The new locomotives also will be equipped with distributed power (DP) capability. DP enables remote control of a locomotive or locomotives throughout a train from the lead control locomotive.
Lower volumes contributed to a drop in CN's third-quarter 2009 earnings. Net income declined to
C$461 million, or C$0.97 per diluted share, from year-earlier net income of
C$552 million, or C$1.16 per diluted share, “largely as a result of lower
freight volumes stemming from depressed North American and global economies,” CN reported. Operating revenues declined 18% to C$1.845 million; carloads declined 15%; and
revenue ton-miles declined 11%. Operating expenses
declined 18% to C$1.156 million, reflecting lower year-over-year fuel
prices and cost-containment measures in response to lower traffic. Operating income declined
18% to C$689 million, while the operating ratio was essentially flat at
However, CN's nine-month 2009 free cash
flow increased to C$657 million from the C$483 million generated during the
comparable period of 2008.
Net income for the third
quarter of 2009 and third quarter of 2008 included deferred income tax
recoveries of C$15 million, or C$0.03 per diluted share, and C$41 million, or
C$0.09 per diluted share, respectively. The recoveries in both years resulted
from the resolution of various income tax matters and adjustments related to
tax filings of prior years. Excluding these items, adjusted third-quarter 2009
net income was C$446 million, or C$0.94 per diluted share, compared with
year-earlier adjusted net income of C$511 million, or C$1.07 per diluted share,
a reduction of 12% in diluted earnings per share.
The year-over-year increase
in the U.S. dollar relative to the Canadian dollar affected the conversion of
CN's U.S.-dollar-denominated revenues and expenses, increasing third-quarter 2009
net income by approximately C$15 million, or C$0.03 per diluted share.
E. Hunter Harrison,
president and chief executive officer, said: “The third quarter of 2009
was another challenging one for CN, with significant weakness across markets
affecting our freight volumes. Revenue ton-miles for the quarter declined 11%, but that was a sequential improvement over the 14% RTM
reduction in the second quarter of this year. The CN team continued
to focus on cost containment and productivity improvements during 3Q-2009. And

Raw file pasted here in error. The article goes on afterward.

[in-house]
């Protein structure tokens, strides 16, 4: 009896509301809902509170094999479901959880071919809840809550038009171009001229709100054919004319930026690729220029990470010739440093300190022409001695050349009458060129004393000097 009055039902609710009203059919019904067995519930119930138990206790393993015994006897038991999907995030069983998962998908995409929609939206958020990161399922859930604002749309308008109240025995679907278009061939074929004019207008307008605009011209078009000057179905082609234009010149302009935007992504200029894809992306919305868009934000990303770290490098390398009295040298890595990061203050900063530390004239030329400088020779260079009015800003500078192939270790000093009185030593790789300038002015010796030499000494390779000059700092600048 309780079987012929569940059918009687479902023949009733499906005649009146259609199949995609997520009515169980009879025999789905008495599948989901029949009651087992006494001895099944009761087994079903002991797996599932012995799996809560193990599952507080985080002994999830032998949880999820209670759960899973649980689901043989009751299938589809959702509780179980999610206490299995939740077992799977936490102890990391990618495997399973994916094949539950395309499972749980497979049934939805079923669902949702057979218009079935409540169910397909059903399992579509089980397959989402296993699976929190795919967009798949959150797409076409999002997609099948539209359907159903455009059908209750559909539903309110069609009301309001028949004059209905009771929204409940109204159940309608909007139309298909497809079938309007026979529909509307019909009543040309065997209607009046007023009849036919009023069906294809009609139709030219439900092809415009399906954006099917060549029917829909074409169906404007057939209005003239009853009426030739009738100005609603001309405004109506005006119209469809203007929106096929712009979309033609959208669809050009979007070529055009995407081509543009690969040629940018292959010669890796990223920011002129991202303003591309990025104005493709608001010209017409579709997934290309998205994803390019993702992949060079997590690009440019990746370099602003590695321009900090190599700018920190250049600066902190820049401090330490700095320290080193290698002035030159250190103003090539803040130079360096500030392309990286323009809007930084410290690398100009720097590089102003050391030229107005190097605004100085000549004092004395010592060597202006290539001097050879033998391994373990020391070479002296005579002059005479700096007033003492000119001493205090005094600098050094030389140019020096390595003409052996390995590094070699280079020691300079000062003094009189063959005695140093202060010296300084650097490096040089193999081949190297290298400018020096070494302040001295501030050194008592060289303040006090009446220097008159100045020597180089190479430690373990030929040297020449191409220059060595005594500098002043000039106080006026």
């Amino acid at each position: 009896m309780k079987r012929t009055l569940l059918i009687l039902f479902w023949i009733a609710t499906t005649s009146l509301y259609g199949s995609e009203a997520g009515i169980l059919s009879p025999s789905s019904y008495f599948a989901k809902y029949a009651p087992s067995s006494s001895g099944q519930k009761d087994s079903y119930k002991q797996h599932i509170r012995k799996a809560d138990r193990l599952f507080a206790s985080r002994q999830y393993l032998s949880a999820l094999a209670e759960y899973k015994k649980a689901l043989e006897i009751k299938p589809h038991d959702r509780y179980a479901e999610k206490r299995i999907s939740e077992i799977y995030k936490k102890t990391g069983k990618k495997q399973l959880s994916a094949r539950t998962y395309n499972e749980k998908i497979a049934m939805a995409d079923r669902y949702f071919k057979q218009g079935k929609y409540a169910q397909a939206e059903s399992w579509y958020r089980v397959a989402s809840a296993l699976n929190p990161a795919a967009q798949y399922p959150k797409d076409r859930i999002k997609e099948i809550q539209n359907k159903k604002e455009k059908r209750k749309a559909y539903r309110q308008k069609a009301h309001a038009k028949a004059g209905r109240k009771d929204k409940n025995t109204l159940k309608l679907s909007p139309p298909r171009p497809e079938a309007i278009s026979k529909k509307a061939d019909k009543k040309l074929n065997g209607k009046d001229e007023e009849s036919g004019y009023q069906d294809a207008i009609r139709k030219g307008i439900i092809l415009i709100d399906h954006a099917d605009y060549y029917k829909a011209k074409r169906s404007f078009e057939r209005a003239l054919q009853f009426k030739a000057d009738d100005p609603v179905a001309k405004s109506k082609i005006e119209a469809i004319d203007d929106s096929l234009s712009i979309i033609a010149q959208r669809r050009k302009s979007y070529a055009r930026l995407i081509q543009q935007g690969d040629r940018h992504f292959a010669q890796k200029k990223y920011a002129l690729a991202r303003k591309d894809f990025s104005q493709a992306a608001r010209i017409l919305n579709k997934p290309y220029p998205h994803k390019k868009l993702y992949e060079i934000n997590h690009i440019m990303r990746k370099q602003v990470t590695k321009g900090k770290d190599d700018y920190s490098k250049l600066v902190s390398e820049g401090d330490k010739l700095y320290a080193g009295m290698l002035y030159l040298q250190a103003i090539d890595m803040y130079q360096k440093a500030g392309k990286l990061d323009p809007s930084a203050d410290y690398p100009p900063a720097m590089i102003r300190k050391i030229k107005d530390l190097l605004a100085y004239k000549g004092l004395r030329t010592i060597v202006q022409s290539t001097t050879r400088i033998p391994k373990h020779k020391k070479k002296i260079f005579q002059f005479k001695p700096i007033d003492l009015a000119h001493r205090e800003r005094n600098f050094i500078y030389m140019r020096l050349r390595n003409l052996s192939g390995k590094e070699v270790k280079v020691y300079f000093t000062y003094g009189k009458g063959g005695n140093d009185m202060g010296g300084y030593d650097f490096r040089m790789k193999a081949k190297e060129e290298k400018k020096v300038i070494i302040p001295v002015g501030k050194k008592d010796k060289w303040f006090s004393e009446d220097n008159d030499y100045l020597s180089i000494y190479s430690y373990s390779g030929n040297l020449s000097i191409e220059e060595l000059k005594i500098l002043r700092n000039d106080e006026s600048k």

the team delivered. We kept the operating ratio essentially flat at 62.7% and made solid operational gains: System train speeds improved again,
rising 11% year-over-year, while the average dwell time for freight cars
in our classification yards across the railroad declined by 9% from a
year earlier. Equally important, our accident rate improved by 8%
over the same period of 2008. It appears that
several of our markets may have hit bottom. Our productivity gains during 2009
position us well for the eventual recovery in traffic.”
CN said its reduction in
third-quarter 2009 revenues largely resulted from significantly lower freight
volumes in almost all markets as a result of prevailing economic conditions in
the North American and global economies; and the impact of a lower fuel
surcharge due to year-over-year decreases in applicable fuel prices, as well as
lower freight volumes. Partly offsetting these factors were the positive
translation impact of the weaker Canadian dollar on U.S.-dollar-denominated
revenues and freight rate increases.
All CN commodity groups saw
revenue declines: metals and minerals, 32%; automotive, 25%;
forest products, 24%; intermodal, 20%; petroleum and chemicals, 11%; coal, 9%; and grain and fertilizers, 9%.
Rail freight revenue per
revenue ton-mile decreased by 9% in the
third quarter, largely due to the impact of a lower fuel surcharge and an
increase in the average length of haul. These factors were partly offset by the
positive translation impact of the weaker Canadian dollar and freight rate
CN's 18% decline in
operating expenses was primarily due to lower fuel costs, reduced expenses for
purchased services and material, and lower casualty and other expenses. These
factors were partially offset by the negative translation impact of the weaker
Canadian dollar on U.S.-dollar-denominated expenses.
“Looking ahead, CN’s prospects for the long-term are favorable as a long freight recession appears to be nearing an end,” said Dahlman Rose Director-Equity Research and Railway Age Contributing Editor Jason Seidl. “The company noted that it sees signs of improvement in the environment and that business volumes have likely reached bottom. Specifically, CN cites sequential improvements in steel production, iron ore and chemicals. The company should emerge from the recession with a much firmer grip on operating costs and ample capacity to meet a potential turnaround in freight volumes. We believe that CN is well positioned to readily accommodate a 15-20% surge in traffic from current levels without having to significantly increase operating expenses. CN continues to be a way for investors to own a ‘best in class’ company that continues to generate strong free cash flow in a difficult operating environment.”